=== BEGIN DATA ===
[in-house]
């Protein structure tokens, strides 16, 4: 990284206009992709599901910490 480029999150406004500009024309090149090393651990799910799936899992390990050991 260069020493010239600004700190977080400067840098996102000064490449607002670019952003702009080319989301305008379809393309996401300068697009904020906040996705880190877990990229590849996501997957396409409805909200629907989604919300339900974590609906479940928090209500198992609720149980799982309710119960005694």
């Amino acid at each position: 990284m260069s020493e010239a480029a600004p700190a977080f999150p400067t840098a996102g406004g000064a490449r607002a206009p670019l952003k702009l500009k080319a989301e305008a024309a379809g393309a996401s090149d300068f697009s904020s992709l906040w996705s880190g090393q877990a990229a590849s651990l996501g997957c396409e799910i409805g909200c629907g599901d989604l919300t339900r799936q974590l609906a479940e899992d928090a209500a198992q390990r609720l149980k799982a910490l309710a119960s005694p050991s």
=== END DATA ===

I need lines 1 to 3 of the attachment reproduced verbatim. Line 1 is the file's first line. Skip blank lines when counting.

[in-house]
């Protein structure tokens, strides 16, 4: 990284206009992709599901910490 480029999150406004500009024309090149090393651990799910799936899992390990050991 260069020493010239600004700190977080400067840098996102000064490449607002670019952003702009080319989301305008379809393309996401300068697009904020906040996705880190877990990229590849996501997957396409409805909200629907989604919300339900974590609906479940928090209500198992609720149980799982309710119960005694």
């Amino acid at each position: 990284m260069s020493e010239a480029a600004p700190a977080f999150p400067t840098a996102g406004g000064a490449r607002a206009p670019l952003k702009l500009k080319a989301e305008a024309a379809g393309a996401s090149d300068f697009s904020s992709l906040w996705s880190g090393q877990a990229a590849s651990l996501g997957c396409e799910i409805g909200c629907g599901d989604l919300t339900r799936q974590l609906a479940e899992d928090a209500a198992q390990r609720l149980k799982a910490l309710a119960s005694p050991s």